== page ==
PROVO — Vivint Smart Home made its debut on the New York Stock Exchange Tuesday following the successful completion of a megamerger announced last September.

The merger and subsequent initial public offering infuses Utah-born Vivint with a stack of fresh capital, estimated before the deal closed to be in the neighborhood of $690 million.

Vivint’s conjoining with Mosaic Acquisition Corp., a publicly traded special purpose acquisition company, closed late last week. The combined companies are doing business as “Vivint Smart Home Inc.” and trading under the VVNT ticker symbol. Mosaic is an investment entity created by a subsidiary of Japanese investment giant SoftBank Group. Vivint called the transaction “one of the largest U.S. (special purpose acquisition company) mergers ever with an enterprise value of $4.2 billion, including additional equity of $488 million.

The new Vivint stock saw a modest gain of about 5% in its first day on the markets and ended regular trading at $10.40 per share.

Vivint founder and CEO Todd Pedersen said the move strengthens the company’s position in a highly competitive market for smart home automation providers.

“Completing our merger with Mosaic and becoming a publicly traded company is an important milestone for Vivint,” Pedersen said in a statement. “With the new capital from this transaction, we will strengthen our balance sheet and continue to invest to support our mission of helping families live more conveniently and intelligently with Vivint’s smart home platform.

“As we begin our next chapter, Vivint is well positioned to achieve our goal of redefining the home experience.”

The company was founded in Provo by Pedersen, a former BYU student, getting its start as an alarm company in 1999 but later evolving into the smart home market and rebranding as Vivint in 2011. In 2012, New York City private equity giant Blackstone Group acquired the company for $2 billion. At the time of a Deseret News profile of the company in 2017, the Wall Street Journal reported Blackstone was seeking a buyer for the company at a valuation of around $6 billion.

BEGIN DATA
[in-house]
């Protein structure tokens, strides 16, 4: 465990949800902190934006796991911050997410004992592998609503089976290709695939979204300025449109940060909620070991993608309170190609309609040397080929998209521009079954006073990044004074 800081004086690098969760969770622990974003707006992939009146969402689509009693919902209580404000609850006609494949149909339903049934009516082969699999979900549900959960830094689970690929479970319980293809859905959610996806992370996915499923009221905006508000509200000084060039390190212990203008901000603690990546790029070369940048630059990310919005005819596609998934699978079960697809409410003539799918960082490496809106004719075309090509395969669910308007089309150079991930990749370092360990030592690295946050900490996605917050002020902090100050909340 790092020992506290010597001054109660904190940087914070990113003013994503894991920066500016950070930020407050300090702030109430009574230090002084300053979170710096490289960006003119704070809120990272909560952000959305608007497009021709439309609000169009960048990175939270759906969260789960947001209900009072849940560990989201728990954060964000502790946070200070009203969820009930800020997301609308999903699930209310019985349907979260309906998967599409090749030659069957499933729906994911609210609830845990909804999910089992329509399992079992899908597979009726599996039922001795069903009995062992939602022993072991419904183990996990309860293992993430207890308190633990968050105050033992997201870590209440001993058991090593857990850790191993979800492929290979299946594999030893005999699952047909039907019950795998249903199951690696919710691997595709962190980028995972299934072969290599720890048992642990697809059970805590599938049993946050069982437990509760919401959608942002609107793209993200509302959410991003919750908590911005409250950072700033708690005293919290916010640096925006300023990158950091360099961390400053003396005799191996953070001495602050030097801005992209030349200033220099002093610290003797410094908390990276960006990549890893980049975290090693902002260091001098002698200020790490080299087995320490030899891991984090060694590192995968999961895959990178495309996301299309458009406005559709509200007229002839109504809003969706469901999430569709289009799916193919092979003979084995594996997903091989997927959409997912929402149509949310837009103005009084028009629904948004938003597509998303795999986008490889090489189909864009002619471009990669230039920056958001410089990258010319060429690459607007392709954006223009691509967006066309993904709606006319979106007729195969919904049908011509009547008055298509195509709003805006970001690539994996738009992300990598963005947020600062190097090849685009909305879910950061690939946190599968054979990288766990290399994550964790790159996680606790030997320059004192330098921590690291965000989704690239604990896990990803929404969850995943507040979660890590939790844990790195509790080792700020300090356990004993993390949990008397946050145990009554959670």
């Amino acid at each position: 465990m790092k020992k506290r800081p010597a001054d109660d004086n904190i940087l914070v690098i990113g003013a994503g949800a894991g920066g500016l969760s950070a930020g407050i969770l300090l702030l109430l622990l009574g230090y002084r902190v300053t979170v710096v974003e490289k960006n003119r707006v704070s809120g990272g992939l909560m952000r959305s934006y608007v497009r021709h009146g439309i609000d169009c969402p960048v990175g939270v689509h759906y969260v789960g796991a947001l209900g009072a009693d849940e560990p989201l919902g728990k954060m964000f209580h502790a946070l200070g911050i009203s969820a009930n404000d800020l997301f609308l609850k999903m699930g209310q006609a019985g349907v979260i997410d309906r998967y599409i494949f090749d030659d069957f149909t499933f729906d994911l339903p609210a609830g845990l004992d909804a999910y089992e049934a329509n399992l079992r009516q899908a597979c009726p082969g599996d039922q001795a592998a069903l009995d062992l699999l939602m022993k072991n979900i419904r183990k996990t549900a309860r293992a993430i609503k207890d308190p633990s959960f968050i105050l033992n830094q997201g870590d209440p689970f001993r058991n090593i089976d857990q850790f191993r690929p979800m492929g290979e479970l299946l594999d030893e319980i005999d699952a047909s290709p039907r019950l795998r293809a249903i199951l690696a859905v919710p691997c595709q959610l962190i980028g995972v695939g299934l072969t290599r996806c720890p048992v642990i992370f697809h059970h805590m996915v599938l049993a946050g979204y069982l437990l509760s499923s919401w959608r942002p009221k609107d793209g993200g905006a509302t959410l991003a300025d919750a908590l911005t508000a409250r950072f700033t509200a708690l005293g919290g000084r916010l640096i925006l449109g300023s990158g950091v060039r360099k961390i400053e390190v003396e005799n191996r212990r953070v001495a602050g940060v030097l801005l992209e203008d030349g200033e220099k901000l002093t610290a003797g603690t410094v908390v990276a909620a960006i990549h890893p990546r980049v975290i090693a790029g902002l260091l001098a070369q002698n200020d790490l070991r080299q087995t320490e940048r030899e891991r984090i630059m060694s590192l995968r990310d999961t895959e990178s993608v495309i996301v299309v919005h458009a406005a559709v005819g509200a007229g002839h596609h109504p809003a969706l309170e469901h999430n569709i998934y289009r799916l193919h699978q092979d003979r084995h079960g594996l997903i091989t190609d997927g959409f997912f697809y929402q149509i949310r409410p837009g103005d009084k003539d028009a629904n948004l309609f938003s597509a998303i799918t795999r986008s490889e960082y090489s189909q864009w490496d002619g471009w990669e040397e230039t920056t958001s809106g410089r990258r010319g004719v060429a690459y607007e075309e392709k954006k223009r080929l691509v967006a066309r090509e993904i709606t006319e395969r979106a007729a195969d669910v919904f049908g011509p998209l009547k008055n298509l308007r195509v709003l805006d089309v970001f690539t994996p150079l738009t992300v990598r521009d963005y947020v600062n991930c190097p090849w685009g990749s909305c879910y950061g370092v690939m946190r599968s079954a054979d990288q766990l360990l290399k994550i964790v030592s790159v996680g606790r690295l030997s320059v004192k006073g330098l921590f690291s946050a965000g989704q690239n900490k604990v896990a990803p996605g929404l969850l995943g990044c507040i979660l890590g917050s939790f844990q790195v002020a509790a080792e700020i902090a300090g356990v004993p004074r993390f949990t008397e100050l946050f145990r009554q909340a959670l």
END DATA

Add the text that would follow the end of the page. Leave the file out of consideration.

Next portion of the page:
When news of the Mosaic deal first broke last year, Vivint Smart Home President Alex Dunn told the Deseret News the smart home industry was finally catching up to the company’s vision for how connected devices, home security and automated processes would likely evolve.

“We’re not only excited about the (merger) transaction but excited about how the industry is playing out,” Dunn said. “We had a thesis early on, that wasn’t widely accepted, that delivering a true smart home experience went beyond just selling connected devices. It requires a vertically integrated system that delivers the whole experience to the consumer.”

Dunn said the approach embraced by most companies in the smart home space was that consumers would purchase the devices they wanted, install them, and figure out a way to manage what could accumulate to be a dozen or more different items.

Vivint employs a variety of sensors, coupled with a computer-based, artificial intelligence-driven control system, that can not only give homeowners the ability to control and monitor their home systems from afar, but the system can actually “learn” the habits of its owners and make adjustments that can, in Dunn’s words, “take some of the burden off the shoulders of homeowners and their families.” The system integrates with numerous third-party devices, including Amazon Echo, Google Home, Nest, Kwikset and others.

Vivint’s management team, led by Pedersen and Dunn, will continue to lead the combined company. David Maura, executive chairman and CEO of Mosaic, will join the combined company’s board of directors.

“In a market where it is difficult to find value, Vivint presents a unique opportunity to invest in the rapidly expanding home automation space,” Maura said in a statement. “Vivint’s smart home technology empowers the customer to control the entire home from one app, and its offering is delivered with a customer-focused approach to sales, installation and service. In contrast to many competitors, Vivint owns its entire data stack, and the company has built a competitive moat by seamlessly merging the digital and physical worlds.

“I have made a significant personal investment in Vivint and I look forward to serving on the board as Todd, Alex and the team lead the company through its next phase of growth and development.”